Economics

Why investors are poring over water losses

Climate change is putting additional strain on water infrastructures, but opportunities are springing up as a result.

30 August 2017

Global Climate Change Team

Climate change is affecting regional weather patterns, and the associated rise in extreme temperatures is putting pressure on the water infrastructure sector to reduce treated water losses from current levels - a staggering 30%.  

Water stress in major basins

water_stress

Source: Philippe Rekacewicz, GRID-Arendal/Barclays, March 2017

In some areas of the US, water and wastewater infrastructure systems have been in place for over a century. But this isn’t unique in developed markets. Global Water Intelligence has noted that North American and European economies built the bulk of their water networks in 1950, which means we are approaching a useful life of 70 years. The age of these systems means replacement demand for pipes, pumps and water plants – as they reach the end of their expected lives – looks set to rise.

The Environmental Protection Agency (EPA) estimates that if water infrastructure investment remains at current levels, the funding gap for the years 2000 through to 2019, could reach $270 billion for wastewater infrastructure and $263 billion for drinking water infrastructure1. Investment in water infrastructure is necessary to prevent disruptions in water service. Many places across the US have already experienced the consequences of major service disruptions due to an aging water infrastructure. We have seen estimates that indicate these water service disruptions put $43.5 billion in daily economic activity at risk.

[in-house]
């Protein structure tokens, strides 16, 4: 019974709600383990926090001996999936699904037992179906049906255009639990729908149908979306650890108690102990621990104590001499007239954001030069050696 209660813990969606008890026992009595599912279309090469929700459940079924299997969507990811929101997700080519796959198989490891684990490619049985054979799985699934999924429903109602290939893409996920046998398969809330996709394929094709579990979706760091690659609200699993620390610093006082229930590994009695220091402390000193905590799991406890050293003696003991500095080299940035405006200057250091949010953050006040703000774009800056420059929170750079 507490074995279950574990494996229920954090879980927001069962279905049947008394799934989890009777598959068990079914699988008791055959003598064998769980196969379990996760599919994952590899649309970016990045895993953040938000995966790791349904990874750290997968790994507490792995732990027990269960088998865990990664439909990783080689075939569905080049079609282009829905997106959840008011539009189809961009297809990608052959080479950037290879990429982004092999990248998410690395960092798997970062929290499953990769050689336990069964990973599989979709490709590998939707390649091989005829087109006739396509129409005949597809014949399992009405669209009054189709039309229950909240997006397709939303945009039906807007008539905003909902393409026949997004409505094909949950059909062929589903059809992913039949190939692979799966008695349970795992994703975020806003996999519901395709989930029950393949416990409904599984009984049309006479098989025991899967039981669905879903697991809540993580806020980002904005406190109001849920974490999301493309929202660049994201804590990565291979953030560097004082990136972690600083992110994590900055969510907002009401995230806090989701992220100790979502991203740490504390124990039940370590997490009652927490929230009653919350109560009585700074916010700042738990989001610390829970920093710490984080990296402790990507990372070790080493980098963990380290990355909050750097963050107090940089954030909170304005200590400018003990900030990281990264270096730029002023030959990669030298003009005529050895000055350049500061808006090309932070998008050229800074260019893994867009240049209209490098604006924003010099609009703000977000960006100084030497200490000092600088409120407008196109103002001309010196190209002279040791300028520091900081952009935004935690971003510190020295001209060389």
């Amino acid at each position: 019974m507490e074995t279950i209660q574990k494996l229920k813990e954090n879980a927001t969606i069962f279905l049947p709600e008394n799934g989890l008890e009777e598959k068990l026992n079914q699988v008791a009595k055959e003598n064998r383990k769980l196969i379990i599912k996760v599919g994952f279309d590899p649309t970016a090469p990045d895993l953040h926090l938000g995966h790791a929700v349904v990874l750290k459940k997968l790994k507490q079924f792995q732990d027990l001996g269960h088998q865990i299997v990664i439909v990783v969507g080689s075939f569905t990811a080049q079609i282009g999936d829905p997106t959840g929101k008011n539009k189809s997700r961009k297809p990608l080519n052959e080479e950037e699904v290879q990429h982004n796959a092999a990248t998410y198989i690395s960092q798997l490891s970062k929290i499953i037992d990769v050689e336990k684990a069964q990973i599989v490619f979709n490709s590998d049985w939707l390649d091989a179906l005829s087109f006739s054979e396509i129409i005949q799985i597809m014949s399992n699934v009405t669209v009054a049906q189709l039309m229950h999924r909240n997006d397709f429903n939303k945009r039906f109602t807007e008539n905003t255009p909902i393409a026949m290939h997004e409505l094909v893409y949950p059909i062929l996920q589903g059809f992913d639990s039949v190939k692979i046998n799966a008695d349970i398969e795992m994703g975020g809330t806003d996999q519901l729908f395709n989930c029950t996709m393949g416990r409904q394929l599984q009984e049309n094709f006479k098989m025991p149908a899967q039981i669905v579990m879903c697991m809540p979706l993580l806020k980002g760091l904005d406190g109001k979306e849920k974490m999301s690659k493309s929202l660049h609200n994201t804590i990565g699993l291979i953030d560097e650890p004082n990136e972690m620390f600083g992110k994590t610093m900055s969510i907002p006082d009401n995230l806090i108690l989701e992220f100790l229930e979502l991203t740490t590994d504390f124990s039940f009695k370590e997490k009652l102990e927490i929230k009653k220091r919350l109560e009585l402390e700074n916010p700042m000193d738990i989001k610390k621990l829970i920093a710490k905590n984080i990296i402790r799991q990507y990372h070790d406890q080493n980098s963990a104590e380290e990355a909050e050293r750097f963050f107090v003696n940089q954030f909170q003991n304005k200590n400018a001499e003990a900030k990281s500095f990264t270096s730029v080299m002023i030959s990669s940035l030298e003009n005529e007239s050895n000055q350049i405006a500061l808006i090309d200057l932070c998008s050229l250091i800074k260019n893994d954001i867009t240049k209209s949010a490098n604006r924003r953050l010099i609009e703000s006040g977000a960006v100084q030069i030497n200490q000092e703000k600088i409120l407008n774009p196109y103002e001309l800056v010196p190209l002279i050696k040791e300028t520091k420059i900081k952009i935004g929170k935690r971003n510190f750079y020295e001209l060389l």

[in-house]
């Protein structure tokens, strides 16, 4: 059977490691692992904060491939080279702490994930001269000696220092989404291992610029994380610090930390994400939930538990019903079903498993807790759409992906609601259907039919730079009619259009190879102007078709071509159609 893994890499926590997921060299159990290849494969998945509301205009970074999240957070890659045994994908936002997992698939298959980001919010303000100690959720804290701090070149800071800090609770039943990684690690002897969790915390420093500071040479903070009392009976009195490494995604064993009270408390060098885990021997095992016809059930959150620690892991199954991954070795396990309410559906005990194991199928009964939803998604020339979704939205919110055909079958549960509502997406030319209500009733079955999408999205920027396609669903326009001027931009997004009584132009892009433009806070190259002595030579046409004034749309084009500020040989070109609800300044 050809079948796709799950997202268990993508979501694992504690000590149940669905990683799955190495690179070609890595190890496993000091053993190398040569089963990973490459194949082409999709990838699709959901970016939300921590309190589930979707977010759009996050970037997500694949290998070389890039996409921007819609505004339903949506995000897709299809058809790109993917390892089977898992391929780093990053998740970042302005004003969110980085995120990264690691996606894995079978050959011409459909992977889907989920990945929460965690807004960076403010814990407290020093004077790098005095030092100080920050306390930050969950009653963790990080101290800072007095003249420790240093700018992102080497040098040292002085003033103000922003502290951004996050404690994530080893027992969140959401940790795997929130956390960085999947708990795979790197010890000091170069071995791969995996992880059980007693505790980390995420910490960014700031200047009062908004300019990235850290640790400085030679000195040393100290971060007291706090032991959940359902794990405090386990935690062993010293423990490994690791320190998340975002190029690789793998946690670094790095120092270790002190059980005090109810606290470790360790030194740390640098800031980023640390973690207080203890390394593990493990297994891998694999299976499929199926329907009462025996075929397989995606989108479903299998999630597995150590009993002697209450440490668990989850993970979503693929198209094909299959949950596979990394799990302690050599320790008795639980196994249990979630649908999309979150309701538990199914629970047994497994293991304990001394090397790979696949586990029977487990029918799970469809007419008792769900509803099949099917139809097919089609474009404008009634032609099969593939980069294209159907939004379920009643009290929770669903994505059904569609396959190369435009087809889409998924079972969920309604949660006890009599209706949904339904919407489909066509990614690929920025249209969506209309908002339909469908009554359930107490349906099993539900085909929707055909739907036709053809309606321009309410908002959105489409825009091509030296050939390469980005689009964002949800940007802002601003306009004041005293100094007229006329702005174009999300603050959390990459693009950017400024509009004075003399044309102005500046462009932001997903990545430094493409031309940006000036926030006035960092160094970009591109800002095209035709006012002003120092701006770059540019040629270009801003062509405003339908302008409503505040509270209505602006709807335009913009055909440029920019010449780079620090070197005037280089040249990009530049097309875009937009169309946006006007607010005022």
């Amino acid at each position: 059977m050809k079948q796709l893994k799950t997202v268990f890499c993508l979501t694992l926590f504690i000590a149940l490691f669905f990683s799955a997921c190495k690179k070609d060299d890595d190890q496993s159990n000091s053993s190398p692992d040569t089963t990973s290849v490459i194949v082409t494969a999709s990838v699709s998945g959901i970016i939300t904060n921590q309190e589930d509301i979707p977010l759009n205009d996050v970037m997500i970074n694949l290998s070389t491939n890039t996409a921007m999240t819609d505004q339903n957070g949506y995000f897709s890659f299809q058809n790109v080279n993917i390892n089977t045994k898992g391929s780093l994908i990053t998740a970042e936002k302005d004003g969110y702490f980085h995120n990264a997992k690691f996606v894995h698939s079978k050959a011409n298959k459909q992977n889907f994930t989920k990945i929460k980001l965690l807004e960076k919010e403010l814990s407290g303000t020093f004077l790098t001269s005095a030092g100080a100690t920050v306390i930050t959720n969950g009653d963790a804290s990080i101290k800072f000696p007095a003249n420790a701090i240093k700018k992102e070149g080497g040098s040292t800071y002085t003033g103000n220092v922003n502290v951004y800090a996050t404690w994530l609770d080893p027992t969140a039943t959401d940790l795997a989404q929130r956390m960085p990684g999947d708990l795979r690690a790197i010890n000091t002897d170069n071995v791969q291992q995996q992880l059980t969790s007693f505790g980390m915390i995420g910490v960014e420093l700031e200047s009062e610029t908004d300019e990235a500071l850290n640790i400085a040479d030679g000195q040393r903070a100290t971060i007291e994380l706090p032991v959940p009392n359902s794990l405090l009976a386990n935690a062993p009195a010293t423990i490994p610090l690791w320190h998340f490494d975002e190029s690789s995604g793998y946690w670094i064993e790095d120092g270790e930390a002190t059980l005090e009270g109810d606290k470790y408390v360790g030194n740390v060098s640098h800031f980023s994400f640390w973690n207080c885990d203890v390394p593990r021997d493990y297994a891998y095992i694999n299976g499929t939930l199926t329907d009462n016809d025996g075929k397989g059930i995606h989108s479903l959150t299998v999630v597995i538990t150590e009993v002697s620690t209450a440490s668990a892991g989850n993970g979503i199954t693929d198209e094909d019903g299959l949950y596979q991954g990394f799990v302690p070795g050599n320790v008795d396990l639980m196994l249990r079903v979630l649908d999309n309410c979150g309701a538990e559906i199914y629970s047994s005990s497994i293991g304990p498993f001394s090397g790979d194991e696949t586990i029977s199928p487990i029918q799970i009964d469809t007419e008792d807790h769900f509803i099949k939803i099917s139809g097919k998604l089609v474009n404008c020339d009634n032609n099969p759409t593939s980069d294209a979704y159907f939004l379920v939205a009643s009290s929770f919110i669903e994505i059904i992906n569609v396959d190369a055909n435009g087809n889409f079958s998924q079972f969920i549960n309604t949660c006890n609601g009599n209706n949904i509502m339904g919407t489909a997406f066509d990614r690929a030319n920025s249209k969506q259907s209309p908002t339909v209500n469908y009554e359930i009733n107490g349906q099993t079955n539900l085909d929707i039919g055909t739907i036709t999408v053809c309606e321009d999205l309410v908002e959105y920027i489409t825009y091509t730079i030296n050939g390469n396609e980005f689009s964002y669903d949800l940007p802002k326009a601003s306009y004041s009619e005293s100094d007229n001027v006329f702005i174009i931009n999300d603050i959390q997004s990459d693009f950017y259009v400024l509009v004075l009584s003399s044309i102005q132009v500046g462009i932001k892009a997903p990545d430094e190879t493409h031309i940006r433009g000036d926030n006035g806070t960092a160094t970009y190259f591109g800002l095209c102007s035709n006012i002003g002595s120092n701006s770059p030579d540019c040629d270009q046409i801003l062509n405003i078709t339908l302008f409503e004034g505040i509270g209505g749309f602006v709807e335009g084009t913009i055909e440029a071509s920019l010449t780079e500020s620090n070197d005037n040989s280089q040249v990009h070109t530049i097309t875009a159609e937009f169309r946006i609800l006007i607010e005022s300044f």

We can also expect water infrastructure investment in developed markets to grow due to innovation. As more customers understand the benefits of new technologies - such as intelligent water pumps, leak detection technologies, smart water meters and associated secure networks2;with data analytics - the ideas should gain traction.

In emerging counties, there is a continuing need to develop water infrastructure from a low level. We expect the market here to grow even faster. China has one fifth of the world’s population, but just 7% of global water resources. Freshwater supply in China is less than one-third of the world average. China’s Ministry of Environmental Protection estimates that it will spend $230 billion for water treatment and related services over the next five years. Over 70% of the world's new water infrastructure will be built in the emerging markets regions.

Water infrastructure is a secular theme that is directly impacted by climate change. It is also an important contributor to climate change. A significant amount of utilities’ greenhouse gas usage is tied to water management.


1. EPA Aging Infrastructure Research: Science & Engineering for a Sustainable Future.

2. These systems can trace where water leaks occur on a real-time basis.

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